dragonhelmuk's Reviews > The Great God Pan

The Great God Pan by Arthur Machen
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Jul 24, 11


** spoiler alert ** Available very cheap because of its age: what a great story! From the inscription to Deo M.-Nodenti which I only studied a couple of weeks ago to the illusion and glamour this book is beautiful. The only flaw was that there were a few too many main characters, I had trouble keeping up with who was speaking, but otherwise it was amazing! I will definitely look out for more books by this author. Three quotes...

(some things shouldn't be seen... sometimes I get poetic like this in real life ;>)
It was, indeed, an exquisite symbol beneath which men long ago veiled their knowledge of the most awful, most secret forces which lie at the heart of all things; forces before which the souls of men must wither and die and blacken, as their bodies blacken under the electric current. Such forces cannot be named, cannot be spoken, cannot be imagined except under a veil and a symbol, a symbol to the most of us appearing a quaint, poetic fancy, to some a foolish tale.

(I think Machen could have gone a bit further here... but good for the time it was written perhaps!)
You see me standing here beside you, and hear my voice; but I tell you that all these things -- yes, from that star that has just shone out in the sky to the solid ground beneath our feet--I say that all these are but dreams and shadows; the shadows that hide the real world from our eyes. There is a real world, but it is beyond this glamour and this vision, beyond these 'chases in Arras, dreams in a career,' beyond them all as beyond a veil.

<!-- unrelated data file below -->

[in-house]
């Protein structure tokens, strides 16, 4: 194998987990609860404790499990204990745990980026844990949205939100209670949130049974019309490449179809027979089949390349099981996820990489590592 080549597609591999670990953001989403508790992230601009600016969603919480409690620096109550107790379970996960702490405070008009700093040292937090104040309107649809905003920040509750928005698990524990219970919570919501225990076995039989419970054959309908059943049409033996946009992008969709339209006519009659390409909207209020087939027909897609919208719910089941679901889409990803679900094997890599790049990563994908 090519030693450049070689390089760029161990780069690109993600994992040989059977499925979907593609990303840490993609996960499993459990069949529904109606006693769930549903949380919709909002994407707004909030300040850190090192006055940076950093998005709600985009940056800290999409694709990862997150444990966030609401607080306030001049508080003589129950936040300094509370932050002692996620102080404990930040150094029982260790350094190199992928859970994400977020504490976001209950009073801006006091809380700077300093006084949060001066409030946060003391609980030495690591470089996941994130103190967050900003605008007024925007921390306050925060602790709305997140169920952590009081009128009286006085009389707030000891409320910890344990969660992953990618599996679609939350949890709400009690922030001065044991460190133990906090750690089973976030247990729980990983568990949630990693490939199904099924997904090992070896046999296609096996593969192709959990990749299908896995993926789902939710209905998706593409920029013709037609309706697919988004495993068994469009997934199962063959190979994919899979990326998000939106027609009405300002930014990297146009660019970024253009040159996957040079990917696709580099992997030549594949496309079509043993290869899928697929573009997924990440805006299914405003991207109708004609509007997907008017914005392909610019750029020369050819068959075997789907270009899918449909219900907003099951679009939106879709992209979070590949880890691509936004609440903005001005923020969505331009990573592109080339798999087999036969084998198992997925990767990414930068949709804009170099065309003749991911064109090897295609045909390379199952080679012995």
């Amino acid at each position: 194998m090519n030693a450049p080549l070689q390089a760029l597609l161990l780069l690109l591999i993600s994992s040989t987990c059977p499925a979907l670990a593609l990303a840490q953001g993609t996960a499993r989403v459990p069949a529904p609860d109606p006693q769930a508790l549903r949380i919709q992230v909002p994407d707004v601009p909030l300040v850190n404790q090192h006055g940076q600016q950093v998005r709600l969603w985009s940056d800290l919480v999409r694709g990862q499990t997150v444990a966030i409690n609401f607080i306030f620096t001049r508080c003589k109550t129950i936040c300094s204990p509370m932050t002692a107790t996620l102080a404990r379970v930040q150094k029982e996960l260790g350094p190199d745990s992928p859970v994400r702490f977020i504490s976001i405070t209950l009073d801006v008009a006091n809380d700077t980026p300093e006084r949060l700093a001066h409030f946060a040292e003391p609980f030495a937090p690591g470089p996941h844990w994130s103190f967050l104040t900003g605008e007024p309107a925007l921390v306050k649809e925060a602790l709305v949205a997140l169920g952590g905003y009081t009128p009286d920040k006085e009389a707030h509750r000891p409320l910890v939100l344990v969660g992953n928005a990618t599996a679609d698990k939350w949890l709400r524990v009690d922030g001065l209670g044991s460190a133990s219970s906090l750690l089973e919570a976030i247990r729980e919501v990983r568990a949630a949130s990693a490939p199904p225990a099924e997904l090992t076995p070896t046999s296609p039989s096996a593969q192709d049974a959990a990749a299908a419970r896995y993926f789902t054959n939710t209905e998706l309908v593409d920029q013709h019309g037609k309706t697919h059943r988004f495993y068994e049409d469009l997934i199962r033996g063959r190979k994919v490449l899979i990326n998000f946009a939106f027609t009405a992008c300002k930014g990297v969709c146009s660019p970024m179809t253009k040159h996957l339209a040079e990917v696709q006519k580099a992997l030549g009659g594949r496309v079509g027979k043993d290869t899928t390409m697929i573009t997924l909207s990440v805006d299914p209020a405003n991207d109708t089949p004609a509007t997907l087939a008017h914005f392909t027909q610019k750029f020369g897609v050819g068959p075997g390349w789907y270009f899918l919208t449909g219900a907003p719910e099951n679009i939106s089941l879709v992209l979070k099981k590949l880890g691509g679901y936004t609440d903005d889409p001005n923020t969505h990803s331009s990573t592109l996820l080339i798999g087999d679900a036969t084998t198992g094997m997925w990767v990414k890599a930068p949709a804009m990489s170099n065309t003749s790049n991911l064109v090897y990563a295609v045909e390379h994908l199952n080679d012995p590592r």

(Amazing characters!)
the temptation to relax in the evening was too great, especially in the winter months, when the fire cast a warm glow over his snug bachelor apartment, and a bottle of some choice claret stood ready by his elbow. His dinner digested, he would make a brief pretence of reading the evening paper, but the mere catalogue of news soon palled upon him, and Clarke would find himself casting glances of warm desire in the direction of an old Japanese bureau, which stood at a pleasant distance from the hearth. Like a boy before a jam-closet, for a few minutes he would hover indecisive, but lust always prevailed, and Clarke ended by drawing up his chair, lighting a candle, and sitting down before the bureau. Its pigeon-holes and drawers teemed with documents on the most morbid subjects, and in the well reposed a large manuscript volume, in which he had painfully entered he gems of his collection. Clarke had a fine contempt for published literature; the most ghostly story ceased to interest him if it happened to be printed; his sole pleasure was in the reading, compiling, and rearranging what he called his "Memoirs to prove the Existence of the Devil," and engaged in this pursuit the evening seemed to fly and the night appeared too short.


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